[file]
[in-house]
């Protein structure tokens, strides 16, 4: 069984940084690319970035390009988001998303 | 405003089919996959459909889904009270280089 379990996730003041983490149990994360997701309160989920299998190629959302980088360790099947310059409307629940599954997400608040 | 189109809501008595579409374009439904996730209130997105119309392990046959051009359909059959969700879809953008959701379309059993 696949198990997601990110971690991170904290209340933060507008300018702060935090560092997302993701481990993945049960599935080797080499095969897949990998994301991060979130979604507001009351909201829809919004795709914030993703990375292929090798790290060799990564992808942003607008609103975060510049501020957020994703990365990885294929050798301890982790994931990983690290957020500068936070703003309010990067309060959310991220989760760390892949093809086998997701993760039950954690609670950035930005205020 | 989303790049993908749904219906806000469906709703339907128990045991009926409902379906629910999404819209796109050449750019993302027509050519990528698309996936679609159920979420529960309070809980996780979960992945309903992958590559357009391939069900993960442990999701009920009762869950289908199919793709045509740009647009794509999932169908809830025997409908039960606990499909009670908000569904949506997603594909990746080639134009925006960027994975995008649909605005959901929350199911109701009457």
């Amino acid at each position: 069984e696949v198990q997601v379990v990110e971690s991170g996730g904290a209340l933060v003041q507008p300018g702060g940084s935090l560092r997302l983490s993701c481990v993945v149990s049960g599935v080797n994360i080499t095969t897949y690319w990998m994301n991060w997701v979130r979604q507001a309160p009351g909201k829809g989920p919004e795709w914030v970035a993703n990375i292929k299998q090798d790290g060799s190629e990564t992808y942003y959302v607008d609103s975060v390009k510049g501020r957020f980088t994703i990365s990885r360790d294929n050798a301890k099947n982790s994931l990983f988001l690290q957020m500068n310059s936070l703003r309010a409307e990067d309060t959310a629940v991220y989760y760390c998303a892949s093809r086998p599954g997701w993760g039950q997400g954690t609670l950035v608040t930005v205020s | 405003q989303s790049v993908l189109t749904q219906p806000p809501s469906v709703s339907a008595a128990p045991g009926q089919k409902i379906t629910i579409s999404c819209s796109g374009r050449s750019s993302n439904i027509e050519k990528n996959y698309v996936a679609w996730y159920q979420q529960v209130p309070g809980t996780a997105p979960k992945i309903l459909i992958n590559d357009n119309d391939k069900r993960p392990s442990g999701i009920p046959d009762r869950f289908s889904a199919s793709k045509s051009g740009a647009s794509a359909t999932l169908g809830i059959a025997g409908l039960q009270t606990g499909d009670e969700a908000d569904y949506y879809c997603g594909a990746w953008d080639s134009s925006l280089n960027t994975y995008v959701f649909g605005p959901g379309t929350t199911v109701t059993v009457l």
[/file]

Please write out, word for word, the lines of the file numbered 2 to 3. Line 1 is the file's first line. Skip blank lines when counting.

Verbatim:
């Protein structure tokens, strides 16, 4: 069984940084690319970035390009988001998303 | 405003089919996959459909889904009270280089 379990996730003041983490149990994360997701309160989920299998190629959302980088360790099947310059409307629940599954997400608040 | 189109809501008595579409374009439904996730209130997105119309392990046959051009359909059959969700879809953008959701379309059993 696949198990997601990110971690991170904290209340933060507008300018702060935090560092997302993701481990993945049960599935080797080499095969897949990998994301991060979130979604507001009351909201829809919004795709914030993703990375292929090798790290060799990564992808942003607008609103975060510049501020957020994703990365990885294929050798301890982790994931990983690290957020500068936070703003309010990067309060959310991220989760760390892949093809086998997701993760039950954690609670950035930005205020 | 989303790049993908749904219906806000469906709703339907128990045991009926409902379906629910999404819209796109050449750019993302027509050519990528698309996936679609159920979420529960309070809980996780979960992945309903992958590559357009391939069900993960442990999701009920009762869950289908199919793709045509740009647009794509999932169908809830025997409908039960606990499909009670908000569904949506997603594909990746080639134009925006960027994975995008649909605005959901929350199911109701009457």
């Amino acid at each position: 069984e696949v198990q997601v379990v990110e971690s991170g996730g904290a209340l933060v003041q507008p300018g702060g940084s935090l560092r997302l983490s993701c481990v993945v149990s049960g599935v080797n994360i080499t095969t897949y690319w990998m994301n991060w997701v979130r979604q507001a309160p009351g909201k829809g989920p919004e795709w914030v970035a993703n990375i292929k299998q090798d790290g060799s190629e990564t992808y942003y959302v607008d609103s975060v390009k510049g501020r957020f980088t994703i990365s990885r360790d294929n050798a301890k099947n982790s994931l990983f988001l690290q957020m500068n310059s936070l703003r309010a409307e990067d309060t959310a629940v991220y989760y760390c998303a892949s093809r086998p599954g997701w993760g039950q997400g954690t609670l950035v608040t930005v205020s | 405003q989303s790049v993908l189109t749904q219906p806000p809501s469906v709703s339907a008595a128990p045991g009926q089919k409902i379906t629910i579409s999404c819209s796109g374009r050449s750019s993302n439904i027509e050519k990528n996959y698309v996936a679609w996730y159920q979420q529960v209130p309070g809980t996780a997105p979960k992945i309903l459909i992958n590559d357009n119309d391939k069900r993960p392990s442990g999701i009920p046959d009762r869950f289908s889904a199919s793709k045509s051009g740009a647009s794509a359909t999932l169908g809830i059959a025997g409908l039960q009270t606990g499909d009670e969700a908000d569904y949506y879809c997603g594909a990746w953008d080639s134009s925006l280089n960027t994975y995008v959701f649909g605005p959901g379309t929350t199911v109701t059993v009457l």